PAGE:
What this book does well, I think, is talk about a period of time where briefly France was a place of massive contradictions - on the one hand, someone like General Dumas could succeed (for a time at least) regardless of where he came from, while on the other hand the country was allowing slavery to exist in some of its colonies and abolishing it in others. The rise of Napoleon to power made life even more difficult for those former residents of the French colonies living in France itself, with Dumas himself having to plead for the right to remain where he's living, on the outskirts of Paris.
Prior to his arrival in France as a teenager, Dumas is 'pawned' by his father and then reclaimed later; his siblings and mother are sold and never heard of again, with no mention of Dumas himself making any effort to locate them (though of course he was in the middle of a war at time, but still it seems an omission on his part). And that's where this book doesn't cope so well, that it doesn't really give us much of an idea of Dumas as a man, not helped by what seems to be very little source material for the author to work with.
I was also surprised and a little disappointed by the lack of any photographs or illustrations (bar a few maps, focussed on the location of places concerned rather than battle movements, for example) in the paperback edition my library sourced for me. Towards the end of the book, the sorry state of a statue of the General that stood for some years in Paris is mentioned, but a photograph would have been even more poignant, I think. I get the feeling the author did the best with what he could - he talks about being allowed as little as 2 hours with the contents of a particular safe in a local museum - but there were clearly limitations and those affect the book as a whole....more
The Bullet-Catcher's Daughter - Rod Duncan As I've been reading more SFF, I've discovered there are certain publishers whose books I keep coming backThe Bullet-Catcher's Daughter - Rod Duncan As I've been reading more SFF, I've discovered there are certain publishers whose books I keep coming back to - Angry Robot is one of those companies and often seems to publish things I'm going to like, with The Bullet-Catcher's Daughter being no exception to that rule.
Essentially, it's a steampunk story, but one where the UK has been divided in the mid-19th century by a line drawn between the Wash and Wales. South of that line, in the Kingdom, indentured servitude is still legal but women can own businesses in their own right; north of the line, in the Anglo-Scottish Republic it's the other way around.The only agency with power in both is the International Patent Office, whose jurisdiction is worldwide.
Born in the Kingdom, the daughter of a circus ringmaster, Elizabeth Barnabus was forced to flee north when her family was bankrupted by a corrupt landowner, and now she works as a private investigator just north of the border between the two countries. Because of the legal set-up in the Republic, she is forced to pretend to have a brother and disguise herself as him to do business, living essentially a double life.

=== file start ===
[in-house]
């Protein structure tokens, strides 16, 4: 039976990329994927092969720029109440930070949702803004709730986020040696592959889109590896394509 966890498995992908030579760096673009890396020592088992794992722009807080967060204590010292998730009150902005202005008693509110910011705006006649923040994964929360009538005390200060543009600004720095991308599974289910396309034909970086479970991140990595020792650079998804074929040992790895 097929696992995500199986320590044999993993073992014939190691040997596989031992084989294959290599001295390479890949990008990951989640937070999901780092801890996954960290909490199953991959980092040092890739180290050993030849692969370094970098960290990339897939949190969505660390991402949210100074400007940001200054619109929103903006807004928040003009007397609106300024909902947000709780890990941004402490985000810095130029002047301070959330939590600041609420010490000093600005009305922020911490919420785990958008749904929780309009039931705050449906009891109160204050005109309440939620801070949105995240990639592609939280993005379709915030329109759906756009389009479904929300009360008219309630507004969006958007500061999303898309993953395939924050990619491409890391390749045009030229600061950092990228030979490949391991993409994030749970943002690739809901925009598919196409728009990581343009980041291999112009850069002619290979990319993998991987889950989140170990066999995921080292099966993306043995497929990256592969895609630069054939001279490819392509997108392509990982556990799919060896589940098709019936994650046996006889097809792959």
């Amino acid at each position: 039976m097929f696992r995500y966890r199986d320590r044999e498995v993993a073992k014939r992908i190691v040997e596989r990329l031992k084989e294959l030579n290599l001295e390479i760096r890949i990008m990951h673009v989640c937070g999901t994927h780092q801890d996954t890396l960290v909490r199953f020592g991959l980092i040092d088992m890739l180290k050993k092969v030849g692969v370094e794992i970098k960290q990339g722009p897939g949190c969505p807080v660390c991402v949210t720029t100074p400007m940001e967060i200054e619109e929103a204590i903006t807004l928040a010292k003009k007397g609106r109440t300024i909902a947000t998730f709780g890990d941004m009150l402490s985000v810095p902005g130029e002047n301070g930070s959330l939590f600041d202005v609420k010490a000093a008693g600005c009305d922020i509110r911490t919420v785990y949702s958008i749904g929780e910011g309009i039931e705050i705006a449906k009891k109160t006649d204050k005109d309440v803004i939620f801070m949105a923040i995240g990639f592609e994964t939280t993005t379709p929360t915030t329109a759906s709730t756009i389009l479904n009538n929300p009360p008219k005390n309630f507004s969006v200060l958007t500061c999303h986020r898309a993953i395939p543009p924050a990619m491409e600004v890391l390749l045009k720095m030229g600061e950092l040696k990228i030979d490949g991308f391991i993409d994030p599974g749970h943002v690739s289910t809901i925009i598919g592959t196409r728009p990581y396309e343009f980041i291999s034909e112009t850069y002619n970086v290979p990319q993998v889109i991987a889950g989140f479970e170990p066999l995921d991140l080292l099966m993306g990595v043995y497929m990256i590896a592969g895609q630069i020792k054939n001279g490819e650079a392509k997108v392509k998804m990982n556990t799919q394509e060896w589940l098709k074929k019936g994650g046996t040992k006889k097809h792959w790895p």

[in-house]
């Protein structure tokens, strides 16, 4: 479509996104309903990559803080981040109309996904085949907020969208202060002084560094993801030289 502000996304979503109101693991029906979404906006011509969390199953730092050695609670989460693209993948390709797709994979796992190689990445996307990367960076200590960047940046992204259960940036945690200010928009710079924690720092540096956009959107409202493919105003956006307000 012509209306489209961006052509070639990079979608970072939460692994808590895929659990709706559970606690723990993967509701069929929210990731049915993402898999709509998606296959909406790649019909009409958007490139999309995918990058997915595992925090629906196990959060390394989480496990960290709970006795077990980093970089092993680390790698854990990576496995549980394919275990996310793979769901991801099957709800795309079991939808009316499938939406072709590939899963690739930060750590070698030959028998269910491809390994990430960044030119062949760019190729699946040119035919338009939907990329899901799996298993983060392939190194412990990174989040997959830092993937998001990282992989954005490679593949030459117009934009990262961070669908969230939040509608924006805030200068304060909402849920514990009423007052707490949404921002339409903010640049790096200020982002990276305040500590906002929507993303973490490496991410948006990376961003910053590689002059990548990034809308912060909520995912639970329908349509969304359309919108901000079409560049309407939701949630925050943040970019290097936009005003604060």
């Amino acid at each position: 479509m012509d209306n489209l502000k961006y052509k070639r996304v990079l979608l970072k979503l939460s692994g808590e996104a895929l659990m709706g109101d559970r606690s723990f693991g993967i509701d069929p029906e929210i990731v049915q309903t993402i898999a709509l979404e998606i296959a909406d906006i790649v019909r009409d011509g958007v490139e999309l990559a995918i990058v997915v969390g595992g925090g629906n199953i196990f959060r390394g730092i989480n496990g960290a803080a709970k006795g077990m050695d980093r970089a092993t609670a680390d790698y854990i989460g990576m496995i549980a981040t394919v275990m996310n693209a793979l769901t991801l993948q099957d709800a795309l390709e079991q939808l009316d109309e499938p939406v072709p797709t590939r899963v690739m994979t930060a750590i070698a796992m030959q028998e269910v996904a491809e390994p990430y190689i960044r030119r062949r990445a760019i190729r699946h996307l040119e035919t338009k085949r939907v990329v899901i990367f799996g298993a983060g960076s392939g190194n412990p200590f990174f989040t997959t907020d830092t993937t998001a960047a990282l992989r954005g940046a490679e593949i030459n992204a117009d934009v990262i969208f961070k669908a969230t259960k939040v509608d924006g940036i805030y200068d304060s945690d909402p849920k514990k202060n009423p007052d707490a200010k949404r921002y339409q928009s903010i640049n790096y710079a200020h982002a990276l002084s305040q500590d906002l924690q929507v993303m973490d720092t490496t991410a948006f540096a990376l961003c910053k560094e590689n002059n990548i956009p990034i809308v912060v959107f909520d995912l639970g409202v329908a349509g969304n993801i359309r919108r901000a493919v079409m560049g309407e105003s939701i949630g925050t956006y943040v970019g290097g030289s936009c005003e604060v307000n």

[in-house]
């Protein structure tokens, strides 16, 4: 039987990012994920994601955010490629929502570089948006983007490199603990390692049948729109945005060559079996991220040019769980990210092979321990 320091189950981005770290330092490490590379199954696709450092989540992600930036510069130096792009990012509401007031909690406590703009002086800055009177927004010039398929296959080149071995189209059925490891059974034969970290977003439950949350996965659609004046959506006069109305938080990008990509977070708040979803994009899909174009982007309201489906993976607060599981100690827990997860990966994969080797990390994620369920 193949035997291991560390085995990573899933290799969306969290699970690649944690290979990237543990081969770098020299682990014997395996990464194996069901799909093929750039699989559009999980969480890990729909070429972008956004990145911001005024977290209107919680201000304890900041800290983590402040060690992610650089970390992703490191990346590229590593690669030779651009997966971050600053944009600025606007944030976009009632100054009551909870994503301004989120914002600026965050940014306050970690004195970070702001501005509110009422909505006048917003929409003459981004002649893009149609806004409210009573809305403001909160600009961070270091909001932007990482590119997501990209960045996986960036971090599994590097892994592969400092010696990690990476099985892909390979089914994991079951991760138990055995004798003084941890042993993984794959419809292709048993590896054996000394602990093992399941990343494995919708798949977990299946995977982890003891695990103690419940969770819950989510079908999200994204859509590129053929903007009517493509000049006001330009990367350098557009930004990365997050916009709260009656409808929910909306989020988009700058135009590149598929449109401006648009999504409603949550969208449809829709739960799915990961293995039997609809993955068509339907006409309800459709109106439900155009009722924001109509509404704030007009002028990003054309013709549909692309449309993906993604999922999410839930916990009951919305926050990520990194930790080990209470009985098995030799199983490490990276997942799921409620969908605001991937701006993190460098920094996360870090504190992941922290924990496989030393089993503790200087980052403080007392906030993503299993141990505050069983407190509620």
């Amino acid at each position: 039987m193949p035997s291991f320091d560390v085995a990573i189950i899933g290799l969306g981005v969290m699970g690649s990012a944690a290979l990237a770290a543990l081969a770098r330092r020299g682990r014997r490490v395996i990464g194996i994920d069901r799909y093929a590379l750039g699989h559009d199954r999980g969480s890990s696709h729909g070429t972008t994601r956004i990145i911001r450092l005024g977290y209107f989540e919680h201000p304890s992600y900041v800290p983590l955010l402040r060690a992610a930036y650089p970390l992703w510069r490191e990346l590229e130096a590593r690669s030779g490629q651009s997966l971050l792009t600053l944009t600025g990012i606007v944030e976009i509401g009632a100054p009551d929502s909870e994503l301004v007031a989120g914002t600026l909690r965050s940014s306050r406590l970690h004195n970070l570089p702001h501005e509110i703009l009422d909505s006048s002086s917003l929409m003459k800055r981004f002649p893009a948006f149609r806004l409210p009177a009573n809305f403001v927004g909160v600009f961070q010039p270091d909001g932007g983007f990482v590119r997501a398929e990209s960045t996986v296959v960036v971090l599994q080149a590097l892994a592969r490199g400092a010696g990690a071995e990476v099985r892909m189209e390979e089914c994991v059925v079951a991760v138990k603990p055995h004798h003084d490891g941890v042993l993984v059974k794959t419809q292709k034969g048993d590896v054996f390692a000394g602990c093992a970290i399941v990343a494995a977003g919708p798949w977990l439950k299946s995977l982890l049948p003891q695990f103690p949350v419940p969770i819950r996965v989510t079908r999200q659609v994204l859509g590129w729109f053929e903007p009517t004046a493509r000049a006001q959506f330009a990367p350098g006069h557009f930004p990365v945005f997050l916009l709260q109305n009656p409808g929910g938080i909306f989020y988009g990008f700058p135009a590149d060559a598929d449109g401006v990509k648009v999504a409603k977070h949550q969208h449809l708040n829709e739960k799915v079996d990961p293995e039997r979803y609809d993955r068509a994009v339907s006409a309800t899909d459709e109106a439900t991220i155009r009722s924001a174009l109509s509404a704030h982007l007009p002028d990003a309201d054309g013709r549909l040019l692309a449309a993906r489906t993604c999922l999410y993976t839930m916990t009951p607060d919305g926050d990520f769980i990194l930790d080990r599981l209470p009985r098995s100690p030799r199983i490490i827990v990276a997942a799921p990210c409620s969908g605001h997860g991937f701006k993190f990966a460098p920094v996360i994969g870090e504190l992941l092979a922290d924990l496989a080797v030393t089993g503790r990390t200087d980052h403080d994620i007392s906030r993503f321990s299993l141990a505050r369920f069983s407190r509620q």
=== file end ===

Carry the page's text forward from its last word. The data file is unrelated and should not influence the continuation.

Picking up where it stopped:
A case brings Elizabeth into contact with the International Patent Office and also back into the circus, before taking her south once more and back into danger. The Bullet-Catcher's Daughter benefits from both solid world-building and the uniqueness of its setting - for once we're in Leicester and the surrounding countryside, rather than London (at least for most of the book) and that's a positive change from the norm. At one point in the middle of the book the pacing of the overall story lags a little and the main male character (and likely potential love interest) is a little two-dimensional for now, but these are minor issues.
The series continues with Unseemly Science, which has just been published, so it'll probably be a while before I catch up with it but I definitely intend to do so......more
This is one of those books which I'm glad I persevered with, considering that it's quite literally a solid piece of work (very small type too, which dThis is one of those books which I'm glad I persevered with, considering that it's quite literally a solid piece of work (very small type too, which doesn't help) but it doesn't quite do what it says on the cover. It's not so much a history of the druids as a history of what people thought and wrote about the druids and why/how that changed over time.
Considering that the first chapter is all about how little we actually know and can prove about the druids in the first place, I suppose there wasn't really much else for the author to do, either in this book or in his previous one. Perhaps that one (The Druids: A History) was the one I should have read instead, though this one certainly introduced me to a wide variety of folks with varying degrees of scruples about making up history out of whole cloth if it didn't exist previously or didn't quite say what they wanted to hear.